The 10 Best Cities for Coffee in America
June 25, 2015
Third-wave java is having its moment in the sun, especially in these 10 cities
The 10 Best Cities for Coffee in America
“Cool beans” is the least cool but most appropriate way to describe the home-grown coffee culture in many American cities. More and more Americans are willing to pay more money for good coffee; according to CoffeeReview.com, of the roughly 100 million daily coffee drinkers in the United States, approximately one-third drink gourmet coffee. And what are the best cities to enjoy said gourmet coffee? That’s for us to tell you. Here are the 10 best cities in America for coffee.
Philadelphia is a well-known food town, and its coffee scene doesn’t trail too far behind. Erin Meister says it is one of the underdogs of American coffee culture. However, with shops like Elixr, where they eschew dark, ashy-tasting coffees for more citrusy notes, and Ultimo Coffee, which is near the very top of our list of America’s best coffee shops, Philly will certainly not stay the underdog for long. Make sure you get a cortado at Menagerie Coffee. While many mistakenly believe La Colombe began in New York, it was actually Philadelphia where founders Todd Carmichael and Jean Philippe Iberti founded what many consider the first modern coffee shop. And guess what? La Colombe just created the first-ever latte on tap.
#9 New Orleans
Café Du Monde is known the world over for its café au lait, where the chicory-spiced coffee pairs fantastically with beignets, but there are plenty of other, often overlooked coffee shops that are also worth a visit. Stop by Spitfire Coffee or Solo Espresso Bar, especially on Mondays, when they have a DIY toast bar with fresh-baked bread and homemade spreads. Expect lots of chicory.
#8 Honolulu, Hawaii
Don’t let the laid-back nature of Hawaiian culture fool you: Hawaiians are serious about their coffee. Honolulu has the third-highest number of coffee shops per capita of any city in the United States, according to a 2014 WalletHub survey, and it’s also the capital of the only state in the country that grows its own beans commercially. Kona coffee, from Hawaii's Big Island, is cultivated in porous, mineral-rich soil, courtesy of the island’s volcanoes and hot sun, and it has a unique flavor as a result. Get your Kona fix at Honolulu Coffee Company, or try some other expertly roasted brews at The Curb.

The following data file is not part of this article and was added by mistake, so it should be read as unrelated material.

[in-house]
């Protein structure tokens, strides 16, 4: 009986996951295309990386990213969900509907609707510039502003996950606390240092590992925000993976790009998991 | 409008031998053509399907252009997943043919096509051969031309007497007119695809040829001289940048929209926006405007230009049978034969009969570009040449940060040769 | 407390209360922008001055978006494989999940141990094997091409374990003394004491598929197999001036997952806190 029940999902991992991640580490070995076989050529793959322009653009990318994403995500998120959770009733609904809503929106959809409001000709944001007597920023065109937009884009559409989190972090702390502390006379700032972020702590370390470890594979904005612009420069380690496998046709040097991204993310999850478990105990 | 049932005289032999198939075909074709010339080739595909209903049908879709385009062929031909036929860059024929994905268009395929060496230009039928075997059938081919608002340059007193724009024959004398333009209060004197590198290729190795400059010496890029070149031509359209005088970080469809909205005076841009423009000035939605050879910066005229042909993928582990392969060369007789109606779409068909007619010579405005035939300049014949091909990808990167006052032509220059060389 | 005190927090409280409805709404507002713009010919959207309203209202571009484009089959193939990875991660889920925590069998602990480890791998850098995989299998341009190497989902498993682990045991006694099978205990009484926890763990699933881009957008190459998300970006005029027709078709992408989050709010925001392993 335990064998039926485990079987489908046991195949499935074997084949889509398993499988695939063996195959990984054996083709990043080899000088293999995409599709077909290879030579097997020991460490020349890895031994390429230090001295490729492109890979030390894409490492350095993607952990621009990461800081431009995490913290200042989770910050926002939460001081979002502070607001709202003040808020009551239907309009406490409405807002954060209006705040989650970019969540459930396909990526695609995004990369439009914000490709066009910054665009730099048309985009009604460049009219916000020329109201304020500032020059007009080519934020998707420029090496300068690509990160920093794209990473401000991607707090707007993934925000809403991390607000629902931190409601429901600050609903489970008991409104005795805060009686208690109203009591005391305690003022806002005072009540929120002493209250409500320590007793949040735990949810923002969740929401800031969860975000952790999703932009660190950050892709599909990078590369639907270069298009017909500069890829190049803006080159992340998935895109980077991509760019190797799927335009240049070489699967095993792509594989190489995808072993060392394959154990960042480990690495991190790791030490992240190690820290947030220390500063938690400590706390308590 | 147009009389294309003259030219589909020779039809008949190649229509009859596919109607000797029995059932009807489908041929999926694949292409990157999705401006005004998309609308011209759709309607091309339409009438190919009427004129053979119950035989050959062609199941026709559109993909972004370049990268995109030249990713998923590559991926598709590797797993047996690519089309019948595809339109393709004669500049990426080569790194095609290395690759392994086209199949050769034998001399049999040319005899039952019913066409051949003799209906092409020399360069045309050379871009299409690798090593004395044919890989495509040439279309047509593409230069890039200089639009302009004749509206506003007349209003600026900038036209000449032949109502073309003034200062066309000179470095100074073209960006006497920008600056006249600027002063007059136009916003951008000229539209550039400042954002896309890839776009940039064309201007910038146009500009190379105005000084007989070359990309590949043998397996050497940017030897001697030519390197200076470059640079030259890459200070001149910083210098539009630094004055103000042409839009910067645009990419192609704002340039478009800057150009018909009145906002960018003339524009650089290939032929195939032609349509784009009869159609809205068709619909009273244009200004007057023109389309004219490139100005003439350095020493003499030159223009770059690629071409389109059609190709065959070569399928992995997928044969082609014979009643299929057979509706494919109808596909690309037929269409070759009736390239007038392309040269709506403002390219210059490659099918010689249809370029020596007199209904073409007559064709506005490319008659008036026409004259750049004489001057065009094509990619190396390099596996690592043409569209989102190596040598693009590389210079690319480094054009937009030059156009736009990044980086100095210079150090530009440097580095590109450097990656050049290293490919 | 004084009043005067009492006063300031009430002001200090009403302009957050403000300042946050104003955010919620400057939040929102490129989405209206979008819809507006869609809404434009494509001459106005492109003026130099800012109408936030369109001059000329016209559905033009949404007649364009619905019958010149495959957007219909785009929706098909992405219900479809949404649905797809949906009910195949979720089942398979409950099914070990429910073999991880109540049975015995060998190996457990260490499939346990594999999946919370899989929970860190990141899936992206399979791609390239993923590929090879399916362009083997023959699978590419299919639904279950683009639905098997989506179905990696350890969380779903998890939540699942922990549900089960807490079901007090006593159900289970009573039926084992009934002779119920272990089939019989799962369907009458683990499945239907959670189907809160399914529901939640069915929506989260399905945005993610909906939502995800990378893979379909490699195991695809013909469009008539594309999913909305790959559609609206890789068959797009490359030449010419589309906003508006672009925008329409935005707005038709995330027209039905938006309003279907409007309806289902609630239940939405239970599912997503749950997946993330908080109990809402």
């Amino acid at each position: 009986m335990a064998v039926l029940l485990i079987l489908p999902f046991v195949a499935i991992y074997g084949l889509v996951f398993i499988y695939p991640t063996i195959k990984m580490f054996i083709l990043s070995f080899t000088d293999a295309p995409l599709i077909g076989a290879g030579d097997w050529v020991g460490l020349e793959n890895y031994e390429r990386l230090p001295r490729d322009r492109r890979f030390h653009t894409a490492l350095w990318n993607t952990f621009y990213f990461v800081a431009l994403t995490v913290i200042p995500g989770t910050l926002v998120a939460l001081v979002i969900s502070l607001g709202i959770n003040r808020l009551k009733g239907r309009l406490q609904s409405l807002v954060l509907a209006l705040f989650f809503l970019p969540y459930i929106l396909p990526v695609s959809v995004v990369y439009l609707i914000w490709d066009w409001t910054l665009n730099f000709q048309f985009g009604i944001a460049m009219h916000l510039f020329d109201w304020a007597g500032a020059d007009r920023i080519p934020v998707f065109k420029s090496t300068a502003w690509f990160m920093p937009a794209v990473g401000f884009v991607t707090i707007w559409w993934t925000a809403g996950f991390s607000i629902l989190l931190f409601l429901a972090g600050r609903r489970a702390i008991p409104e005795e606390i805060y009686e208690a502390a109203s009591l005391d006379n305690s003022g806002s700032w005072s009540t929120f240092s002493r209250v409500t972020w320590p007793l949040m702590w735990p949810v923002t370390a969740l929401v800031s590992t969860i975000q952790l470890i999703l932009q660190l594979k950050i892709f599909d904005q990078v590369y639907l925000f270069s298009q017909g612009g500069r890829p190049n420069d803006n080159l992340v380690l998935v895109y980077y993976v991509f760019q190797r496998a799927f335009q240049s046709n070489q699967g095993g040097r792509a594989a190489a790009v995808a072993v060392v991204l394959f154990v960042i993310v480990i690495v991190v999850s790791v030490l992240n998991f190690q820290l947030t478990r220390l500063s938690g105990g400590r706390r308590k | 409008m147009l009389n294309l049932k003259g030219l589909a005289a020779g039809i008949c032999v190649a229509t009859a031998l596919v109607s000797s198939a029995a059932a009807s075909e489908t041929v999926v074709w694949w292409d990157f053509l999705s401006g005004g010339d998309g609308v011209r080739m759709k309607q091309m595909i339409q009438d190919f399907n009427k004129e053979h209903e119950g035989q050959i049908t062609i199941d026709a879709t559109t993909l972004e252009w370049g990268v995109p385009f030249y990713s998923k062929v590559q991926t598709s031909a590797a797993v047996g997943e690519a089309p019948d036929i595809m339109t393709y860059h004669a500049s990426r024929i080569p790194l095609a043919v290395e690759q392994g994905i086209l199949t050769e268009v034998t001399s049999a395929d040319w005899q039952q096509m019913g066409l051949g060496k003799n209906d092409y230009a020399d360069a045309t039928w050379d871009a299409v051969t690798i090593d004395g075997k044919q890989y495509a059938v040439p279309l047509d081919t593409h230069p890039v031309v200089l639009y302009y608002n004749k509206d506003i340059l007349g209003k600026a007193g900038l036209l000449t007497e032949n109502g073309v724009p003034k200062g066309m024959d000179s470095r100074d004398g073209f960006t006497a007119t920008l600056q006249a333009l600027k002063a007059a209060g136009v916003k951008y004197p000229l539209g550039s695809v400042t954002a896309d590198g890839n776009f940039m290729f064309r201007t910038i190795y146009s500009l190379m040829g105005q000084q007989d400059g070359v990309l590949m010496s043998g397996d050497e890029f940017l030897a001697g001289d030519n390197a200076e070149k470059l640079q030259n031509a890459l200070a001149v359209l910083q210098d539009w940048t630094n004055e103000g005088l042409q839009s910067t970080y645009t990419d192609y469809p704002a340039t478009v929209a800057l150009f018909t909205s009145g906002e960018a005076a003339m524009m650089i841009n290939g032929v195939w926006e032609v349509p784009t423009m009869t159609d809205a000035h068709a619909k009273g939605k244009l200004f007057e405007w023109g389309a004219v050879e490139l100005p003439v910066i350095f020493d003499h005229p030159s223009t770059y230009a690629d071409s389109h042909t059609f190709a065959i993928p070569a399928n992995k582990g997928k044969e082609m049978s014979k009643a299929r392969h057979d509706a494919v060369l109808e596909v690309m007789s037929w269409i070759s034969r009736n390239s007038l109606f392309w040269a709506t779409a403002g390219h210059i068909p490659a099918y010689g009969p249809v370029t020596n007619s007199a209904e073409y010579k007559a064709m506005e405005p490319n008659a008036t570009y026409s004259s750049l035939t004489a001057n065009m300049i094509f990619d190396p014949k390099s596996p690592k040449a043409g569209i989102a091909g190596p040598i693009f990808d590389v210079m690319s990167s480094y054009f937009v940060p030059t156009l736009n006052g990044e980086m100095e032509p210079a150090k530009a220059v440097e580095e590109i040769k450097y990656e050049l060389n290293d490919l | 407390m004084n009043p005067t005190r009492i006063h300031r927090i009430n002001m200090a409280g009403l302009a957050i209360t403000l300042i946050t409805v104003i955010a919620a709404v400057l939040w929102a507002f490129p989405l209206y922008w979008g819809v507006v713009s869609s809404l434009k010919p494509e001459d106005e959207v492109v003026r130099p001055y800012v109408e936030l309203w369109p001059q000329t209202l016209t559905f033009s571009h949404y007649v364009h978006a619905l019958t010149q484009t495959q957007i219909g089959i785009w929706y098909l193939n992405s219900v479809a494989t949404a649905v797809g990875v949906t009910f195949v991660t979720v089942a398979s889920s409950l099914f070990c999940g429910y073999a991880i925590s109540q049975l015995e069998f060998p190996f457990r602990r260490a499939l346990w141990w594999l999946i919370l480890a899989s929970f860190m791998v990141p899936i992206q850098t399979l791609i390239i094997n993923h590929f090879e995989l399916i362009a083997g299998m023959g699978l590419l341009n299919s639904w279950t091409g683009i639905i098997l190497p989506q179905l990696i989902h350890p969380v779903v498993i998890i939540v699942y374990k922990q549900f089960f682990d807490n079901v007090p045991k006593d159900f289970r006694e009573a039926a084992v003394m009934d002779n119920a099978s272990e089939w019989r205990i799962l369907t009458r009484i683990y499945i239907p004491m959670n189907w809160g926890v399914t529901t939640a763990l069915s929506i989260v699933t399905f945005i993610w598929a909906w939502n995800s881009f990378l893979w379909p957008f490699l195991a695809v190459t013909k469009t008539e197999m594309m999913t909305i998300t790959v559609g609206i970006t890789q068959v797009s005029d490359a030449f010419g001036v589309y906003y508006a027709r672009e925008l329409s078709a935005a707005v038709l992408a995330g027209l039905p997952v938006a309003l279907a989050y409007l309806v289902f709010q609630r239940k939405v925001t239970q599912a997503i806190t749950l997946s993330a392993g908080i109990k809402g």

There’s nothing like drinking a cold brew on the shore of Lake Michigan or holding a warm latte in your hand during long, cold winters, and Chicagoans know that all too well. The headquarters of beloved Intelligentsia Coffee Roasters, Chicago is also home to a lot of other great coffee shops. Bow Truss sells fantastic roasts and offers a $50 coffee boot camp class, and Bad Wolf Coffee was named one of CNN’s “Hottest Coffee Spots in the U.S.” by CNN.
#6 Kansas City, Mo.
According to coffee writer and expert Erin Meister, “While most people immediately think of Portland, Seattle, and New York, I'd say that Kansas City has a really vibrant and fresh coffee scene these days.” While a lot of third-wave coffee tends to follow modern Australian or Scandinavian styles of coffee, Parisi sticks with the well-loved espresso-forward Italian style. Oddly Correct, Quay Coffee, and The Roasterie all represent why Kansas City is finally getting the attention it deserves in this arena.
#5 New York City
New York is a great city for a lot of things, like gluten-free dining and solo travel, and coffee is definitely one of them. We voted Everyman Espresso as the best coffee shop in America for its unpretentious delivery of good coffee, but shops with beautiful, airy spaces, like some branches of La Colombe and Toby’s Estate Coffee, also deliver top-notch coffee, as does the Manhattanite espresso-lover's secrete: the Ferndell espresso bar in the lobby of the Marlton Hotel in Greenwich Village. If you’re looking to take a few bags of coffee home, make sure to stop by Porto Rico Importing Co. in the East Village.
#4 San Francisco
San Francisco is home to Blue Bottle Roasters, where you’ll never taste coffee with beans roasted more than 48 hours before it reaches your cup. Need we say more? Yes, we need! There are a handful of great roasters in San Francisco, such as Sightglass Coffee, which we voted one of the coolest-looking coffee shops in the world, The famous Peet’s coffee began in nearby Berkeley, California, and we’ll probably see many more iconic brands come out of this innovative city.
Home of Barista Parlor, which we believe is the coolest coffee shop in the world, Nashville has risen to the top of America’s coffee scene in recent years. You have got to hand it to Nashville’s coffee scene-makers for having style; most coffee shops are impeccably designed, contributing beautiful accents to the industrial style we’ve come to associate with places that sell third-wave coffee. Take Headquarters, for example, which has a façade that looks virtually indistinguishable from the antique store next door. Head to Crema for classes and a contagious passion for roasting coffee.
The “original” Starbucks is not much more than an overrated tourist attraction, but Seattle’s third-wave coffee shops are definitely worth your time (and dollars). Analog Coffee has friendly baristas that can explain to you the difference between Costa Rican and Kenyan beans, and at Milstead & Co, the extraction process is key to why their coffee, which is sourced from multiple different roasters from around the country, is so good.
#1 Portland, Ore.
Portland topped Travel + Leisure’s list of America’s coolest cities, and with good reason. Yes, there’s Stumptown, which is now famous the world over, but Heart Roasters, with their Wi-Fi-free weekdays to encourage uninterrupted coffee savoring, and a DJ on Friday afternoons, is also well worth a visit, as is Barista, whose owner, Billy Wilson, has won three Northwest Barista Championship titles.